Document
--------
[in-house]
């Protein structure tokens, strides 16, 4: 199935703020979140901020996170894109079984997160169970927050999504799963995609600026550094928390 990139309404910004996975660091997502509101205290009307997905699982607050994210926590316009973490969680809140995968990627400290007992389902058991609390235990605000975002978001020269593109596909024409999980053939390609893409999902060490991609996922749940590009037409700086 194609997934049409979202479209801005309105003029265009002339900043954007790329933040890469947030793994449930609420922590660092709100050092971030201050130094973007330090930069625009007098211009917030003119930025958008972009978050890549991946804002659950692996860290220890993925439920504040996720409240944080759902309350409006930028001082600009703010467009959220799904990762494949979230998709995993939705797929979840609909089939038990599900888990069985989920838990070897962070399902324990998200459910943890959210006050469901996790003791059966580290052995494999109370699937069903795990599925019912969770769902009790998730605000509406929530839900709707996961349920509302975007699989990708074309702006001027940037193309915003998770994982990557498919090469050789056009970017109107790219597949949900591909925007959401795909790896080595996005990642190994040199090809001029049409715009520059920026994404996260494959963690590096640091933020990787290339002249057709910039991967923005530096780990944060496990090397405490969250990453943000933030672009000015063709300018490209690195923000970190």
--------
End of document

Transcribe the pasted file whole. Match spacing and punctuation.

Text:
[in-house]
């Protein structure tokens, strides 16, 4: 199935703020979140901020996170894109079984997160169970927050999504799963995609600026550094928390 990139309404910004996975660091997502509101205290009307997905699982607050994210926590316009973490969680809140995968990627400290007992389902058991609390235990605000975002978001020269593109596909024409999980053939390609893409999902060490991609996922749940590009037409700086 194609997934049409979202479209801005309105003029265009002339900043954007790329933040890469947030793994449930609420922590660092709100050092971030201050130094973007330090930069625009007098211009917030003119930025958008972009978050890549991946804002659950692996860290220890993925439920504040996720409240944080759902309350409006930028001082600009703010467009959220799904990762494949979230998709995993939705797929979840609909089939038990599900888990069985989920838990070897962070399902324990998200459910943890959210006050469901996790003791059966580290052995494999109370699937069903795990599925019912969770769902009790998730605000509406929530839900709707996961349920509302975007699989990708074309702006001027940037193309915003998770994982990557498919090469050789056009970017109107790219597949949900591909925007959401795909790896080595996005990642190994040199090809001029049409715009520059920026994404996260494959963690590096640091933020990787290339002249057709910039991967923005530096780990944060496990090397405490969250990453943000933030672009000015063709300018490209690195923000970190």